Focusing on Preventive Care Could Generate Savings, Report Finds

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The U.S. could save billions of dollars annually in health care costs by coordinating public health resources at the federal, state and local levels to focus on preventive health care, according to a report released Tuesday by Trust for America's Health, Reuters reports.

Report Details

The report outlines a plan to "move from sick care to health care" by directing more resources to preventing chronic illnesses, rather than treating them (Begley, Reuters, 1/29).

At the federal level, the report criticized HHS' recent attempts to coordinate efforts between its different agencies as being too slow. It said that HHS agencies often work independently on different health problems even though some have "overlapping functions and serve overlapping populations." Specifically, the report noted that CDC programs often are "siloed and based on diseases and conditions," rather than offering integrated and focused prevention strategies. 

The report also suggested that the federal government increase public health funding and streamline its technology, which supports more than 300 health surveillance systems and networks. 

At the local level, the report urged public health departments to take more responsibility for the public's health and strengthen their role as the health leaders in their community. 

TFAH Executive Director Jeffrey Levi in a statement said, "Prevention delivers real value as a cost-effective way to keep Americans healthy and improve their quality of life" (Barr, Modern Healthcare, 1/29).

Health Care Economists Refute Savings From Preventive Services

Health care economists have refuted the idea that investing more in preventive services would lower costs, Reuters reports. Health care economists have found that many preventive care services are costly and offer little or no benefit to individuals, such as annual physicals for health adults.

Ateev Mehrota, a health care analyst at RAND, noted that about one-third of U.S. adults get an annual physical for a total cost of about $8 billion annually.

Further, preventive care nets few savings because many people need to be screened to prevent a single, costly illness. For example, a study published in the journal Health Affairs in 2010 found that if 90% of U.S. residents used proven preventive services, it would reduce U.S. health care spending by just 0.2%.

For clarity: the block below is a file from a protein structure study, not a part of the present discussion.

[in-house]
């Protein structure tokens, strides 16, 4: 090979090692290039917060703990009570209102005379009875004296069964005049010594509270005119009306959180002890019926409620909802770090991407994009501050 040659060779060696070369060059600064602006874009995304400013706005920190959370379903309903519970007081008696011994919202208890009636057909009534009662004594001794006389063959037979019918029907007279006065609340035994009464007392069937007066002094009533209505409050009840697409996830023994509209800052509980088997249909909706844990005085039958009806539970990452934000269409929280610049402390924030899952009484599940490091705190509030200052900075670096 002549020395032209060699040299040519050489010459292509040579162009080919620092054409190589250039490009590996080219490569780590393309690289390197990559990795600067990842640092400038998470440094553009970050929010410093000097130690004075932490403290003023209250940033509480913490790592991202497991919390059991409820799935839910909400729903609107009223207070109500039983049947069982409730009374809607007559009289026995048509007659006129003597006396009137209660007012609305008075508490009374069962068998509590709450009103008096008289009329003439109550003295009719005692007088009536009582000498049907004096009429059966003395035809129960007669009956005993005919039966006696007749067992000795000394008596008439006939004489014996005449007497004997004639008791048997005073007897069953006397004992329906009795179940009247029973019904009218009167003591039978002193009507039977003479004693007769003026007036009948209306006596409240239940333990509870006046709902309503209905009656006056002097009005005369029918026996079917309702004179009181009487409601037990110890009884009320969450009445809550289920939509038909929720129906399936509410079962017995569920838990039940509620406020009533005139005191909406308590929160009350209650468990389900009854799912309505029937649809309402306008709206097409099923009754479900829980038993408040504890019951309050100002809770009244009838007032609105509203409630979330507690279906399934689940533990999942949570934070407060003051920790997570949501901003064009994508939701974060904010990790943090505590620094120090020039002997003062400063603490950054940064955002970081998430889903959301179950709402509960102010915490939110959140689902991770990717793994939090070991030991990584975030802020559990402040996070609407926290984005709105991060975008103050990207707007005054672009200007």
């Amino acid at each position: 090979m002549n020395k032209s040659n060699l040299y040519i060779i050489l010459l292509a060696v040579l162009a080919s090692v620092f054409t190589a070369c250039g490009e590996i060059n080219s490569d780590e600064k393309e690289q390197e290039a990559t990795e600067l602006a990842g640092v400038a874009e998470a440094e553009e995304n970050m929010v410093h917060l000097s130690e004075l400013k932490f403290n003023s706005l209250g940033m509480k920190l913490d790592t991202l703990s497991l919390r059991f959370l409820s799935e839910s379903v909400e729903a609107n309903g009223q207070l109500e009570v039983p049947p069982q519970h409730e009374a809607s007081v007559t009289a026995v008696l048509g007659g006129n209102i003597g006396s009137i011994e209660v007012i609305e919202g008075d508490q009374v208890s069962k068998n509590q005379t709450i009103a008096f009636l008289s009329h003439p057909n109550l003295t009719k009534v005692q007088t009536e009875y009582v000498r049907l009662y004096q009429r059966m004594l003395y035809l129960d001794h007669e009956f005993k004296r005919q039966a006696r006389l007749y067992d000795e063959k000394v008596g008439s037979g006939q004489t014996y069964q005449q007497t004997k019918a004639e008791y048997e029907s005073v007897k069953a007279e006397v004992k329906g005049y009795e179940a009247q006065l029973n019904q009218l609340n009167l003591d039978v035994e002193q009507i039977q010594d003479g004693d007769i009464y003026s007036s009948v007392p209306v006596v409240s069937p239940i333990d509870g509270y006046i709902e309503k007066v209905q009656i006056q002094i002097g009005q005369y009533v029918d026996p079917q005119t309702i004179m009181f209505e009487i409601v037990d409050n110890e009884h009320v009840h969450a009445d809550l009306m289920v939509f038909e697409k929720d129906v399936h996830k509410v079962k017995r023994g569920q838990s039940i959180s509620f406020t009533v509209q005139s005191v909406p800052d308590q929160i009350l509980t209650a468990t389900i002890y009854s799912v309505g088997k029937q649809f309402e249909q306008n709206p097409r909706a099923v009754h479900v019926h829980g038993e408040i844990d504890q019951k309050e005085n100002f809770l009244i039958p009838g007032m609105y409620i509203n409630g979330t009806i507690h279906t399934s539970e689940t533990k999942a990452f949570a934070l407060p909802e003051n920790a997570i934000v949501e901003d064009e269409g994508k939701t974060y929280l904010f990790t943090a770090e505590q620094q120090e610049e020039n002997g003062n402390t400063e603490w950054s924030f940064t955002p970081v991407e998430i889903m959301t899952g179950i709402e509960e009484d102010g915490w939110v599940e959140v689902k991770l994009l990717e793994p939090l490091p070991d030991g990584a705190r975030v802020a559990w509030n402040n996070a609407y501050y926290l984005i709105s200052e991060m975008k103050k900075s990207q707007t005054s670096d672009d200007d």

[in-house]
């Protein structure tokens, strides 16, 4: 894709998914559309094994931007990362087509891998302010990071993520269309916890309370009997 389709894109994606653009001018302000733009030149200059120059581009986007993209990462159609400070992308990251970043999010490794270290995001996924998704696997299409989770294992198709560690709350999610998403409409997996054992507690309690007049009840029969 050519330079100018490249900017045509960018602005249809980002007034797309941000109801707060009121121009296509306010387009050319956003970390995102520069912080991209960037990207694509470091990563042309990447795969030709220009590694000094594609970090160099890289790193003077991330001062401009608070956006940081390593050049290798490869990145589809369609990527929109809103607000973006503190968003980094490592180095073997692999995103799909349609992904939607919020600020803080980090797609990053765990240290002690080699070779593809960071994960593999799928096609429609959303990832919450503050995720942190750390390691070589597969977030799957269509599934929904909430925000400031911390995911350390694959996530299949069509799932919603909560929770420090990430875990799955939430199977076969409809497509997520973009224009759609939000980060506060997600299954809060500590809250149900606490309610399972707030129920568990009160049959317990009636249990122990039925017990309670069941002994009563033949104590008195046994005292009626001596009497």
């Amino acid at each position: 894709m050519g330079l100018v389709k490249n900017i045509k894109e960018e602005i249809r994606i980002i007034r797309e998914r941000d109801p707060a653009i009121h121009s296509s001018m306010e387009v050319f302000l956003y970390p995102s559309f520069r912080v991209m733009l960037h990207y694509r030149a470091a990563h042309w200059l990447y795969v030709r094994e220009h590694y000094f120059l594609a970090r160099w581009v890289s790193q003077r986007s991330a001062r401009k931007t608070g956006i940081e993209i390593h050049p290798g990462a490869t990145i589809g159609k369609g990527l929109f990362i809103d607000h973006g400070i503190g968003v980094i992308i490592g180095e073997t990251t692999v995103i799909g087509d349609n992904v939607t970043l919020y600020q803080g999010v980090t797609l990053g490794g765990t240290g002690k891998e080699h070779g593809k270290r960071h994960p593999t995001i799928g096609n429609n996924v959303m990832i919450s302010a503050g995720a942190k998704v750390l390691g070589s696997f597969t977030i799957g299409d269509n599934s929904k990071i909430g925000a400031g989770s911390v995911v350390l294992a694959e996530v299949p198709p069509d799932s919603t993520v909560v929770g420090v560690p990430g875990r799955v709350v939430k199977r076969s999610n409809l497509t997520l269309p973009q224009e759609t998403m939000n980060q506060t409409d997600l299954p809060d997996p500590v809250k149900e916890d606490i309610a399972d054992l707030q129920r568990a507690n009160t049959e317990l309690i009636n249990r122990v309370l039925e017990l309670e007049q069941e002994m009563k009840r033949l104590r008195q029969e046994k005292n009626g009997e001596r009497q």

"[P]revention itself costs money, and some preventive measures can be very expensive, especially if you give them to a lot of people who won't benefit," Peter Neumann, a health policy expert and professor at Tufts University School of Medicine, said. 

Economists have noted that some low-cost preventive measures are beneficial to public health and produce health savings, such as adults taking aspirin to ward off a heart attack or stroke, childhood immunizations and screening for high blood pressure and some cancers, including colorectal and breast.

However, in order for preventive services to succeed in reducing health costs, economists say preventive care should be targeted at high-risk individuals and in some cases should be addressed in settings outside of a physician's office (Reuters, 1/29).

Jacob Kuriyan
As Bill Gates observed in an opinion column in the Wall Street Journal Jan. 25., the key to performance and results is "measurement". Without it there is a cacophony of conflicting opinions - "yes, prevention saves money!", "How could it when you are spending more for care delivery?' etc. etc. When it comes to chronic disease prevention we have no way of measuring performance at this time - short of waiting for a decade to look for reductions in deaths, heart attacks etc. Even the famous article by Don Berwick et. all on Triple Aim published in Health Affairs several years ago points out the necessity of measuring improvements in a population's health to determine if a program is successful - but it does not tell you how to do it.

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